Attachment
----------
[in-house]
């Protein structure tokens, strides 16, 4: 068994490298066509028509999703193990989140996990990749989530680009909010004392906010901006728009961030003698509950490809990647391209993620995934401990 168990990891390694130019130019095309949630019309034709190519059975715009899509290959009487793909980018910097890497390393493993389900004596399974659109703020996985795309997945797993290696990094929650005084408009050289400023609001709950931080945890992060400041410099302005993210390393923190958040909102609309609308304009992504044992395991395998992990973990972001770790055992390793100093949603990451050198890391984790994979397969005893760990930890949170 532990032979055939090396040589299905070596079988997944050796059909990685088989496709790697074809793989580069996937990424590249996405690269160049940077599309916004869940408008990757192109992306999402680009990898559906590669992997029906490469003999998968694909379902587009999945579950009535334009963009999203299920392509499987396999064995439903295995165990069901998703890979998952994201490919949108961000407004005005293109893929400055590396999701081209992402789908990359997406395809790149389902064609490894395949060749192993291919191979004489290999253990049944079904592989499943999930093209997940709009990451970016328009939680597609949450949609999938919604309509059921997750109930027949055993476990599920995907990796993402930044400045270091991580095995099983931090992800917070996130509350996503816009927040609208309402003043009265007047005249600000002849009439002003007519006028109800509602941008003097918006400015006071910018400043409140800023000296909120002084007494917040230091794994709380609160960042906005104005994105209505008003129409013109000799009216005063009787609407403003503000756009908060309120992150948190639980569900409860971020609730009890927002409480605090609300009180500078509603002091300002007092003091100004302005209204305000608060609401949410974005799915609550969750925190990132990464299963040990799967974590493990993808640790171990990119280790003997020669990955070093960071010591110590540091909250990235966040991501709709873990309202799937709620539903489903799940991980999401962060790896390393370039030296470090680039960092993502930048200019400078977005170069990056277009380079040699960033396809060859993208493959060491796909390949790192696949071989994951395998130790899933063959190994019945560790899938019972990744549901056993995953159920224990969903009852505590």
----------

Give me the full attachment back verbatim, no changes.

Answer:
[in-house]
């Protein structure tokens, strides 16, 4: 068994490298066509028509999703193990989140996990990749989530680009909010004392906010901006728009961030003698509950490809990647391209993620995934401990 168990990891390694130019130019095309949630019309034709190519059975715009899509290959009487793909980018910097890497390393493993389900004596399974659109703020996985795309997945797993290696990094929650005084408009050289400023609001709950931080945890992060400041410099302005993210390393923190958040909102609309609308304009992504044992395991395998992990973990972001770790055992390793100093949603990451050198890391984790994979397969005893760990930890949170 532990032979055939090396040589299905070596079988997944050796059909990685088989496709790697074809793989580069996937990424590249996405690269160049940077599309916004869940408008990757192109992306999402680009990898559906590669992997029906490469003999998968694909379902587009999945579950009535334009963009999203299920392509499987396999064995439903295995165990069901998703890979998952994201490919949108961000407004005005293109893929400055590396999701081209992402789908990359997406395809790149389902064609490894395949060749192993291919191979004489290999253990049944079904592989499943999930093209997940709009990451970016328009939680597609949450949609999938919604309509059921997750109930027949055993476990599920995907990796993402930044400045270091991580095995099983931090992800917070996130509350996503816009927040609208309402003043009265007047005249600000002849009439002003007519006028109800509602941008003097918006400015006071910018400043409140800023000296909120002084007494917040230091794994709380609160960042906005104005994105209505008003129409013109000799009216005063009787609407403003503000756009908060309120992150948190639980569900409860971020609730009890927002409480605090609300009180500078509603002091300002007092003091100004302005209204305000608060609401949410974005799915609550969750925190990132990464299963040990799967974590493990993808640790171990990119280790003997020669990955070093960071010591110590540091909250990235966040991501709709873990309202799937709620539903489903799940991980999401962060790896390393370039030296470090680039960092993502930048200019400078977005170069990056277009380079040699960033396809060859993208493959060491796909390949790192696949071989994951395998130790899933063959190994019945560790899938019972990744549901056993995953159920224990969903009852505590």